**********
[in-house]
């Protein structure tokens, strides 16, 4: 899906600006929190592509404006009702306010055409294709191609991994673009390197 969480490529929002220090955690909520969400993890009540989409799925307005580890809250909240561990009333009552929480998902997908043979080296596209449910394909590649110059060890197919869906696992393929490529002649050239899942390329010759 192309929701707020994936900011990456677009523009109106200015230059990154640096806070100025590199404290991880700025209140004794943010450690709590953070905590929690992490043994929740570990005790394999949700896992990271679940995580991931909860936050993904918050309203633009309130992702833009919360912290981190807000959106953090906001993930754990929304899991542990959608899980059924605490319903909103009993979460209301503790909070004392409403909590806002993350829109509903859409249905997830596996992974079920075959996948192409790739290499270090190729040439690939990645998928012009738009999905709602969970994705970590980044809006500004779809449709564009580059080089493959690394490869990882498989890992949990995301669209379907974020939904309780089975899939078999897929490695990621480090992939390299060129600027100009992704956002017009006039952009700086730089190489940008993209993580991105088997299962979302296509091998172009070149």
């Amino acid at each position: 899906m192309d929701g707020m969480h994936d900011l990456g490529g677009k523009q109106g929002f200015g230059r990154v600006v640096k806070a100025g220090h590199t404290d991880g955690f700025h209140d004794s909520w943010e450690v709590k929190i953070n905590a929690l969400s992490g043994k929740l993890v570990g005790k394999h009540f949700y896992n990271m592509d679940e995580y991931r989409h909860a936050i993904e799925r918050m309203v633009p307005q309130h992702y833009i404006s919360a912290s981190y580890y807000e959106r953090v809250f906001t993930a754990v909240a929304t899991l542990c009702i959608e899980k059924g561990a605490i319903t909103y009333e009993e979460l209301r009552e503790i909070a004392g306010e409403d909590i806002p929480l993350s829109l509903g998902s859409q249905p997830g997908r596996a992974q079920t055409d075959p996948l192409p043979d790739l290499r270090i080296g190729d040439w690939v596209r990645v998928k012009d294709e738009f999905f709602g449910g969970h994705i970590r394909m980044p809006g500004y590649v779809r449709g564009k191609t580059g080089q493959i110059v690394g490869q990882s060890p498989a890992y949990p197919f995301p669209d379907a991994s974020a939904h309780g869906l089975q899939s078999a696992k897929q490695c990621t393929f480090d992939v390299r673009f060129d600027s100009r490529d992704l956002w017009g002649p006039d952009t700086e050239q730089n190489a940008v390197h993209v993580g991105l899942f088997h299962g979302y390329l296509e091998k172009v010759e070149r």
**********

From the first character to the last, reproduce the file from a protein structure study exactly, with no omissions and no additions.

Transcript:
[in-house]
């Protein structure tokens, strides 16, 4: 899906600006929190592509404006009702306010055409294709191609991994673009390197 969480490529929002220090955690909520969400993890009540989409799925307005580890809250909240561990009333009552929480998902997908043979080296596209449910394909590649110059060890197919869906696992393929490529002649050239899942390329010759 192309929701707020994936900011990456677009523009109106200015230059990154640096806070100025590199404290991880700025209140004794943010450690709590953070905590929690992490043994929740570990005790394999949700896992990271679940995580991931909860936050993904918050309203633009309130992702833009919360912290981190807000959106953090906001993930754990929304899991542990959608899980059924605490319903909103009993979460209301503790909070004392409403909590806002993350829109509903859409249905997830596996992974079920075959996948192409790739290499270090190729040439690939990645998928012009738009999905709602969970994705970590980044809006500004779809449709564009580059080089493959690394490869990882498989890992949990995301669209379907974020939904309780089975899939078999897929490695990621480090992939390299060129600027100009992704956002017009006039952009700086730089190489940008993209993580991105088997299962979302296509091998172009070149």
């Amino acid at each position: 899906m192309d929701g707020m969480h994936d900011l990456g490529g677009k523009q109106g929002f200015g230059r990154v600006v640096k806070a100025g220090h590199t404290d991880g955690f700025h209140d004794s909520w943010e450690v709590k929190i953070n905590a929690l969400s992490g043994k929740l993890v570990g005790k394999h009540f949700y896992n990271m592509d679940e995580y991931r989409h909860a936050i993904e799925r918050m309203v633009p307005q309130h992702y833009i404006s919360a912290s981190y580890y807000e959106r953090v809250f906001t993930a754990v909240a929304t899991l542990c009702i959608e899980k059924g561990a605490i319903t909103y009333e009993e979460l209301r009552e503790i909070a004392g306010e409403d909590i806002p929480l993350s829109l509903g998902s859409q249905p997830g997908r596996a992974q079920t055409d075959p996948l192409p043979d790739l290499r270090i080296g190729d040439w690939v596209r990645v998928k012009d294709e738009f999905f709602g449910g969970h994705i970590r394909m980044p809006g500004y590649v779809r449709g564009k191609t580059g080089q493959i110059v690394g490869q990882s060890p498989a890992y949990p197919f995301p669209d379907a991994s974020a939904h309780g869906l089975q899939s078999a696992k897929q490695c990621t393929f480090d992939v390299r673009f060129d600027s100009r490529d992704l956002w017009g002649p006039d952009t700086e050239q730089n190489a940008v390197h993209v993580g991105l899942f088997h299962g979302y390329l296509e091998k172009v010759e070149r």